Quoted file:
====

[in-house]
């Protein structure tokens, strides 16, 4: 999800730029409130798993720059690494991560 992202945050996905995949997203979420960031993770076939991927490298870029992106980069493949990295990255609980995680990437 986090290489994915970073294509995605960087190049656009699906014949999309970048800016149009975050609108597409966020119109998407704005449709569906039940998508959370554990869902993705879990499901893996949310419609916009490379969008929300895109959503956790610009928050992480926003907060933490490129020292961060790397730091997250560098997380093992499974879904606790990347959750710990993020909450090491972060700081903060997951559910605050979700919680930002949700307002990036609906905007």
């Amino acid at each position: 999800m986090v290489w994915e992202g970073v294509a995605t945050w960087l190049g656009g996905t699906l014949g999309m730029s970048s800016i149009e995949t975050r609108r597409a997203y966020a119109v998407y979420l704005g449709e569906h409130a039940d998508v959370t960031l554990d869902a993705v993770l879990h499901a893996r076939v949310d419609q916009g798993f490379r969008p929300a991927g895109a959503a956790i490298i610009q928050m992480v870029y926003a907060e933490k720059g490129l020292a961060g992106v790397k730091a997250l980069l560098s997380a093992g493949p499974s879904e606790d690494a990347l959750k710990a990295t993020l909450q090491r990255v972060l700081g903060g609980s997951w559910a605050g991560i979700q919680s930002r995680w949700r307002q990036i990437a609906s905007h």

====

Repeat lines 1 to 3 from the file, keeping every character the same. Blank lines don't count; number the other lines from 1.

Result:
[in-house]
């Protein structure tokens, strides 16, 4: 999800730029409130798993720059690494991560 992202945050996905995949997203979420960031993770076939991927490298870029992106980069493949990295990255609980995680990437 986090290489994915970073294509995605960087190049656009699906014949999309970048800016149009975050609108597409966020119109998407704005449709569906039940998508959370554990869902993705879990499901893996949310419609916009490379969008929300895109959503956790610009928050992480926003907060933490490129020292961060790397730091997250560098997380093992499974879904606790990347959750710990993020909450090491972060700081903060997951559910605050979700919680930002949700307002990036609906905007």
């Amino acid at each position: 999800m986090v290489w994915e992202g970073v294509a995605t945050w960087l190049g656009g996905t699906l014949g999309m730029s970048s800016i149009e995949t975050r609108r597409a997203y966020a119109v998407y979420l704005g449709e569906h409130a039940d998508v959370t960031l554990d869902a993705v993770l879990h499901a893996r076939v949310d419609q916009g798993f490379r969008p929300a991927g895109a959503a956790i490298i610009q928050m992480v870029y926003a907060e933490k720059g490129l020292a961060g992106v790397k730091a997250l980069l560098s997380a093992g493949p499974s879904e606790d690494a990347l959750k710990a990295t993020l909450q090491r990255v972060l700081g903060g609980s997951w559910a605050g991560i979700q919680s930002r995680w949700r307002q990036i990437a609906s905007h």